Couples are often counseled to discuss their finances in order to ensure a happy relationship. Certainly, money issues can be a significant source of stress in any relationship between spouses, parents and their children or even business partners. It doesn’t have to be this way! Finances can be a tool for strengthening a relationship if approached with that spirit.
I am no psychologist but it seems to me that people tend to have intimacy issues over areas of their lives that objectively mean one (usually simple) thing while at the same time being shaded with many layers of symbolism, emotion, or psychological baggage. Areas of our lives which seem to be objectively simple—parenting decisions, who drives the car, the use of alcohol, hugs and kisses, sex, and money—are often fraught with all manner of subjective meaning. As a result, the decisions we make about these things are flawed or misconstrued.
Money and sex have a lot in common when it comes to the issue of intimacy. They both occupy huge space in our individual and collective psyche. They both easily become false gods. They are each often cited as prime areas of conflict in relationships. Objectively, sex could be seen as having only one purpose which is procreation. Yet we know that sex has many, many psychological and emotional aspects which go far beyond the simple, objective role of continuing the species. In much the same way, money might objectively be just a chit we use to exchange goods and services. In reality, however, money is so much more.
So what does money mean to you? Is it about freedom, control, security, power? How does the way you were raised affect the way you feel about debt, spending and saving? Are there life events in your past that color and inform your feelings about risk taking and insurance? How do your life experiences and your emotional and psychological makeup affect your financial goal-setting, decision-making, and implementation? It is amazing how little most people have thought about these ideas with regard to themselves much less with regard to their spouse or partner.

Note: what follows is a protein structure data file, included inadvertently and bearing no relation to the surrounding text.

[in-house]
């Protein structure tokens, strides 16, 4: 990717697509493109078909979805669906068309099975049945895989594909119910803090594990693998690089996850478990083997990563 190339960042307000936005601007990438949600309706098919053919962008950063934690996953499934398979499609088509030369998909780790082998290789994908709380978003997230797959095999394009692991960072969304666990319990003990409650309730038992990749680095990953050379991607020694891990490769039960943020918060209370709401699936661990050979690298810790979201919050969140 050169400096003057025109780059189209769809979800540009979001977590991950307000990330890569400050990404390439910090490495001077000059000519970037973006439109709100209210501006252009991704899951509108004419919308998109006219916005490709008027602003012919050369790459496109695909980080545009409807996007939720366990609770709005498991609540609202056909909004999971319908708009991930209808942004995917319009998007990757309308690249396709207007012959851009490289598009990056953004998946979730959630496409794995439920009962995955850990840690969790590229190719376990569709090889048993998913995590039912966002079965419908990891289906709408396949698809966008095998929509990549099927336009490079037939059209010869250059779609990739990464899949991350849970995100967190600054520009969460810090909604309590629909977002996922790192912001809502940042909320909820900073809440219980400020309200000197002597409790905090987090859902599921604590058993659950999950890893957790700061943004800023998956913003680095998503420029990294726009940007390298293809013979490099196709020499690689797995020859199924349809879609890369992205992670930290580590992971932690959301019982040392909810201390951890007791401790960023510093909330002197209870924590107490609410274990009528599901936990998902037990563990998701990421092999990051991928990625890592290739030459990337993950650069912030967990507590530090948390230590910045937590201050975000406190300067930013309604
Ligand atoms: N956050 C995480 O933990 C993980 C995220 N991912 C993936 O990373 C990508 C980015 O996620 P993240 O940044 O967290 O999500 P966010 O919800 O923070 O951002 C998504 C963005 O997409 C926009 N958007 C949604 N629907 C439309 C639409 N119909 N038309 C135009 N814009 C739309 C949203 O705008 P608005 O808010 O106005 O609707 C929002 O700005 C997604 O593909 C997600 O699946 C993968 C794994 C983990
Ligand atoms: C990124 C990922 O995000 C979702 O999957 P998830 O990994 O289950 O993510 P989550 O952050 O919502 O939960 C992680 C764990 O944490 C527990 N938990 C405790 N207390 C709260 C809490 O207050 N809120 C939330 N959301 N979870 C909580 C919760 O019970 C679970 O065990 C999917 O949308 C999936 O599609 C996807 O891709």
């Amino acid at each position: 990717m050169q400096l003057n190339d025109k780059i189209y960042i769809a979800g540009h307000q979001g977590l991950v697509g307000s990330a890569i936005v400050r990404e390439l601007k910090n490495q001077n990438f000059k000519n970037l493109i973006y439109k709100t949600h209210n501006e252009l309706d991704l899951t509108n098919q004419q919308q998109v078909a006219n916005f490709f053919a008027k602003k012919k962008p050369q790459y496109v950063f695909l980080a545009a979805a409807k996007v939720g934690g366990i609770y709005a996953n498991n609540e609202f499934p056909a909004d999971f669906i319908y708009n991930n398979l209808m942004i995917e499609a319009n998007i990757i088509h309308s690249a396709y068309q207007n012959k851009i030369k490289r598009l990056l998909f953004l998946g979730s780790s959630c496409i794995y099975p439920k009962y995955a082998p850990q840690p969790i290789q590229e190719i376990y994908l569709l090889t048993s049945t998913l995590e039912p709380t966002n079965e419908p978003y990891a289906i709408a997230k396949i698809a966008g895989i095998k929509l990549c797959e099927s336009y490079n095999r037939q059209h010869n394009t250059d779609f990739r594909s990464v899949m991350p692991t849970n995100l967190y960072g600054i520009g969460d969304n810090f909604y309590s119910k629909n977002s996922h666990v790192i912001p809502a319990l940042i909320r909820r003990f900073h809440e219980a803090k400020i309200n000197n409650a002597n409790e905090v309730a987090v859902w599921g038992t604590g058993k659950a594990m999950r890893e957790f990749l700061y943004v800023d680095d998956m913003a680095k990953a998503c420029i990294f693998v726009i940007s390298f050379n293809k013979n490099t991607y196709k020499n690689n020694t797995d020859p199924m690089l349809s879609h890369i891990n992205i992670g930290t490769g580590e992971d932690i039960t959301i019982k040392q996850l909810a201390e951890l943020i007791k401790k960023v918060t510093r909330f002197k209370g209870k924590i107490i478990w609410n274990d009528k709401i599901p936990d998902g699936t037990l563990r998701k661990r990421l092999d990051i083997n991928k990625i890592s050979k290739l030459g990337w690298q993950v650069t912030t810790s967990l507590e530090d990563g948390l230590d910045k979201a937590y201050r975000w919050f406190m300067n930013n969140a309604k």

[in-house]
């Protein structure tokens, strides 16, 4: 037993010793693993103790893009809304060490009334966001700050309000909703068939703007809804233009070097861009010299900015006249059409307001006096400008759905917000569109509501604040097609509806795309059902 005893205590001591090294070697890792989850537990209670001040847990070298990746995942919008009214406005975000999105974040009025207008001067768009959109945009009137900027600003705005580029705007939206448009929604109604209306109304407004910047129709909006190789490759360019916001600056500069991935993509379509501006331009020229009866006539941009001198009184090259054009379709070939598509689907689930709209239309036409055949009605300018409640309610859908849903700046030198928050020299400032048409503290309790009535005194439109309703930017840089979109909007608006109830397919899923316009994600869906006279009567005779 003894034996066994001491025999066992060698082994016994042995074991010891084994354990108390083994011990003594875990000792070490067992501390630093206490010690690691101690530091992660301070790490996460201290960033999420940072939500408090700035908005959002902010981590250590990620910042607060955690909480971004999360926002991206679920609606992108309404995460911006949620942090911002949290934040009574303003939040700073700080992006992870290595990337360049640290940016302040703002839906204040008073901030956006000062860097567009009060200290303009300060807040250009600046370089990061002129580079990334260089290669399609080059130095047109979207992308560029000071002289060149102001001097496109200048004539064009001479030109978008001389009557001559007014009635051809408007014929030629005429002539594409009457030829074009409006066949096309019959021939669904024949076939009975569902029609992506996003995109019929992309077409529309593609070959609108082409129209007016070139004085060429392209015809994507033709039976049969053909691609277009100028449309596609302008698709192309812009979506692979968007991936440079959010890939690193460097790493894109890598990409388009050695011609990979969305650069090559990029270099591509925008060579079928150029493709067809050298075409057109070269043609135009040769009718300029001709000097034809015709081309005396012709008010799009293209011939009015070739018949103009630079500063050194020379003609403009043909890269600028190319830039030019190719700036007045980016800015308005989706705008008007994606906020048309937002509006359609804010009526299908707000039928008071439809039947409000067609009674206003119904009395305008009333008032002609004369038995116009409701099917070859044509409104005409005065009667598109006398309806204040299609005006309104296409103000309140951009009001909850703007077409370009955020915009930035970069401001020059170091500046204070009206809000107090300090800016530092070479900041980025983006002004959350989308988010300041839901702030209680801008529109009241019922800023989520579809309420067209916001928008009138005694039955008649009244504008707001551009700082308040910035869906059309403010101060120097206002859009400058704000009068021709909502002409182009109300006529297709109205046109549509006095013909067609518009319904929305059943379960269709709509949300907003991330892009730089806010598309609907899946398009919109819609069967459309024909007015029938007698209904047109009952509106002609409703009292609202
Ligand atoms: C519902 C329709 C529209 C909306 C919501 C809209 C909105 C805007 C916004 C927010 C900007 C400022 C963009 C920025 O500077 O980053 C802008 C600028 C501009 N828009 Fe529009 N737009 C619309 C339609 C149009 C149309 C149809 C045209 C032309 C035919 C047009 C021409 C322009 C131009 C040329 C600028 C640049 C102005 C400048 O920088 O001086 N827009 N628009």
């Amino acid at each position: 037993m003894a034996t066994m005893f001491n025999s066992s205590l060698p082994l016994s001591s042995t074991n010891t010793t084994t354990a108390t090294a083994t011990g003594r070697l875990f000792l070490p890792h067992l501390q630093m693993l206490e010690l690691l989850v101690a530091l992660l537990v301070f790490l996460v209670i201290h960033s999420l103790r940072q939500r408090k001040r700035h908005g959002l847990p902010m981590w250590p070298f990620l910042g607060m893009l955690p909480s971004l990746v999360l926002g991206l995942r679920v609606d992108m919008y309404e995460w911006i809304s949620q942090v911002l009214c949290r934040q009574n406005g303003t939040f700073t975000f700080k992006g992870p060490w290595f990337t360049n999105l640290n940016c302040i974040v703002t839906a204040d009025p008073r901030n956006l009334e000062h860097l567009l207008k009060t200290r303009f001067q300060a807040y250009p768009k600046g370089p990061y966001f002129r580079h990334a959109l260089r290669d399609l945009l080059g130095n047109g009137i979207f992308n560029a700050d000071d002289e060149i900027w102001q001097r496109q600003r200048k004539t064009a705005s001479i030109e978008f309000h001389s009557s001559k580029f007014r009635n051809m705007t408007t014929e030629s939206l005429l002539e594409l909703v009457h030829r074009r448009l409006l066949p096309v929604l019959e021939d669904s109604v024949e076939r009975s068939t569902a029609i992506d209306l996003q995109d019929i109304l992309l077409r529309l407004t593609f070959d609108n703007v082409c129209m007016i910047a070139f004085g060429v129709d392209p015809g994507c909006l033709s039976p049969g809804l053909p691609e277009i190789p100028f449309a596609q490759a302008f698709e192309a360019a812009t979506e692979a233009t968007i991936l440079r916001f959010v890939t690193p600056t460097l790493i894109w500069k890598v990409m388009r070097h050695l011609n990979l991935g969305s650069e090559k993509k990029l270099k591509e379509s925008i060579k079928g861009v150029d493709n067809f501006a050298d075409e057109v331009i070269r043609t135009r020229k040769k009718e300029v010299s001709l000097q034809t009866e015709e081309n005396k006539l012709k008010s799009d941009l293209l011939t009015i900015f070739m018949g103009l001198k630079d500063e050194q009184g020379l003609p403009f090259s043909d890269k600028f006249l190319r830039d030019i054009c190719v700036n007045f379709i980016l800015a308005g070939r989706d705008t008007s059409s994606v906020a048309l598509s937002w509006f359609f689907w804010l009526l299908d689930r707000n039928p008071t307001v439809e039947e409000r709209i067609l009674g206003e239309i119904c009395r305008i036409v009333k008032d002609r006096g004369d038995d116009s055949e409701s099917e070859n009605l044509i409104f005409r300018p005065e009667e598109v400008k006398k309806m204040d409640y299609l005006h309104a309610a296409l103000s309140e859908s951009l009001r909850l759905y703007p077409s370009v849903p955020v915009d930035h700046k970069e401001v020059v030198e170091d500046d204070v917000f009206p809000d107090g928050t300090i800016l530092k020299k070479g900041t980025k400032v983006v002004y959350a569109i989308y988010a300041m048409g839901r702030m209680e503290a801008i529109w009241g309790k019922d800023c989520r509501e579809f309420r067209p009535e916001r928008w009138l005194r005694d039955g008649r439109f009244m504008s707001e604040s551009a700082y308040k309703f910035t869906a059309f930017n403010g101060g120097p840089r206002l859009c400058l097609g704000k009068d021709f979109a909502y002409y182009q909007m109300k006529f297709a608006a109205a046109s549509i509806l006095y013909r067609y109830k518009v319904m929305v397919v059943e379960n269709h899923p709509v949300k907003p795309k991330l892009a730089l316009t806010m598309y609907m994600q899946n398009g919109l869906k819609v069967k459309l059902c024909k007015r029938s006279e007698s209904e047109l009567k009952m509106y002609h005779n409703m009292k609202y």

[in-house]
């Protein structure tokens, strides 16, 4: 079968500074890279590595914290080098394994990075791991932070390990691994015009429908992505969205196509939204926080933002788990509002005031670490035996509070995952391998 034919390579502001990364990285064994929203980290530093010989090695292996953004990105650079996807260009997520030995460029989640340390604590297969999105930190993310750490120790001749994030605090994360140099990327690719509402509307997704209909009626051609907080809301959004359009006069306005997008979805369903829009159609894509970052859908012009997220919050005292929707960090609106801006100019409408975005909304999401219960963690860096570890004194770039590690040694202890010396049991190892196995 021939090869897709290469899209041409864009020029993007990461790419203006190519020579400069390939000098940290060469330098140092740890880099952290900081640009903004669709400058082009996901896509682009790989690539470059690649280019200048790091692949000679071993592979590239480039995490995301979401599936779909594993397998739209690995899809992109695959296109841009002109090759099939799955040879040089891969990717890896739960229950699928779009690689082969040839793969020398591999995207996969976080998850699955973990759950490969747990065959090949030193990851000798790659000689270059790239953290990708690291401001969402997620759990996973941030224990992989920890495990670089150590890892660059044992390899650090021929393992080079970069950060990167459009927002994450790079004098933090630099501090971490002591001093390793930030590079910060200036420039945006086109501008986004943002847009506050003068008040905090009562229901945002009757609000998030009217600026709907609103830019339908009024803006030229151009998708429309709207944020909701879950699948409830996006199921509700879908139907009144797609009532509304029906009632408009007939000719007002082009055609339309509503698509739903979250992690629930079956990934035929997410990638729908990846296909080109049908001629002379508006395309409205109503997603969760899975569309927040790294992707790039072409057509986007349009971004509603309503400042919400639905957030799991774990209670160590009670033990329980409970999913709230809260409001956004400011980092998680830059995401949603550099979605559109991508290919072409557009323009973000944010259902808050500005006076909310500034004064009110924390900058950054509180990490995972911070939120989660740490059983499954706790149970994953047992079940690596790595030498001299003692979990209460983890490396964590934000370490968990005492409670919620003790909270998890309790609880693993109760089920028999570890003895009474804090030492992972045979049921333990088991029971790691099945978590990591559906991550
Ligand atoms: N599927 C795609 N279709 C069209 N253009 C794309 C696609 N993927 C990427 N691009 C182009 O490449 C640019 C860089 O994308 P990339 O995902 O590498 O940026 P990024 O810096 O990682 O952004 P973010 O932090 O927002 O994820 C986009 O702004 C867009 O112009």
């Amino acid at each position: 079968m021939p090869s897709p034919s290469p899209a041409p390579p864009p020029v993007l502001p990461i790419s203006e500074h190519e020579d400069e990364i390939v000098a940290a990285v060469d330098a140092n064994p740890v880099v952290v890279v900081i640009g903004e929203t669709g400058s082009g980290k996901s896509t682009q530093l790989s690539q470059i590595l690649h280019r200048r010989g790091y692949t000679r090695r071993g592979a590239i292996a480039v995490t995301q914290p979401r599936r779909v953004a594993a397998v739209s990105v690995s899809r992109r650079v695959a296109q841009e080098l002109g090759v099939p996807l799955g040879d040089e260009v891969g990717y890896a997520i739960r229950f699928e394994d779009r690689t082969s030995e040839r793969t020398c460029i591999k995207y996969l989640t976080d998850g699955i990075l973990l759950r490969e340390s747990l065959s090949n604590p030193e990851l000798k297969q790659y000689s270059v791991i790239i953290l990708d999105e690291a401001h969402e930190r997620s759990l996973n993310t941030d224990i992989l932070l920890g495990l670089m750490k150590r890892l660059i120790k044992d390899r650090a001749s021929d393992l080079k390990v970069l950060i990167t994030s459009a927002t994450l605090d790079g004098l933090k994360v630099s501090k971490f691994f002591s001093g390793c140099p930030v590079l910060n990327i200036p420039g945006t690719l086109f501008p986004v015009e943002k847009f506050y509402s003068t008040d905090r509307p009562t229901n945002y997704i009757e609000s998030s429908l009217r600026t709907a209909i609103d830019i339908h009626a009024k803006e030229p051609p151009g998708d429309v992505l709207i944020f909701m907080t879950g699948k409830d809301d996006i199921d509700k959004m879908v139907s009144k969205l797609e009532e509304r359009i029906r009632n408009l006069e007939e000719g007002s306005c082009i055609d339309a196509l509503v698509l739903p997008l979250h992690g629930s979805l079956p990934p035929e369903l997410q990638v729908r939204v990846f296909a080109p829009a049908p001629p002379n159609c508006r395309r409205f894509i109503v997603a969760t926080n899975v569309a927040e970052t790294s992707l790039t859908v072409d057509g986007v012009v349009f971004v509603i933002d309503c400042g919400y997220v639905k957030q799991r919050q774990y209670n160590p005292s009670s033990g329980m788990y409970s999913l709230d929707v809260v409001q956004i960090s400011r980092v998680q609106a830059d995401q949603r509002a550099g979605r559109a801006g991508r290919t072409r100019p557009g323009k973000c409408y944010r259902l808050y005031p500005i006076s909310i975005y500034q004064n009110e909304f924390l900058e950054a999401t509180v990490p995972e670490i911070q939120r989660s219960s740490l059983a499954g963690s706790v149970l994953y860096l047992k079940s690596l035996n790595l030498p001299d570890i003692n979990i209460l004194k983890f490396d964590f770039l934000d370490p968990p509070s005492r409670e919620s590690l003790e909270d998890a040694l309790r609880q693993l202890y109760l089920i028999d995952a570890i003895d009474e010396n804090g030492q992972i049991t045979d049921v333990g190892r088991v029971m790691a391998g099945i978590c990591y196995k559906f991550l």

A successful and happy family, business, or other relationship that involves money absolutely depends on having a thoughtful, thorough and ongoing discussion about what is truly important to each person in the relationship. Fiancées and spouses should share this with each other. Parents should share this with their children. Business partners and leaders of non-profit organizations should share. This conversation will not only inform you of your partner’s intimate thoughts and feelings about the meaning of money but it will most likely help realize some things about yourself. It will keep money in an appropriate position of importance in your life.
I think there are many ways that this conversation can occur. Whatever the approach, however, the discussion should:
- Get to the underlying symbolism or meaning of how each partner feels about money.
- Create an understanding of how this affects financial decision-making and goal-setting.
- Continue throughout the relationship because experiences change and old conversations fade.
This conversation will be much easier for some people than for others. Some couples might be able to moderate this conversation without the help of a third party. Many will be well-served by engaging a third party such as a trusted and trained financial planner or life coach. You or your partner may be fearful about entering into such an intimate conversation. Recognize the fear, engage it, and have the conversation. Your finances can become a tool to a healthier, more satisfying relationship rather just another of life’s hazards to be avoided.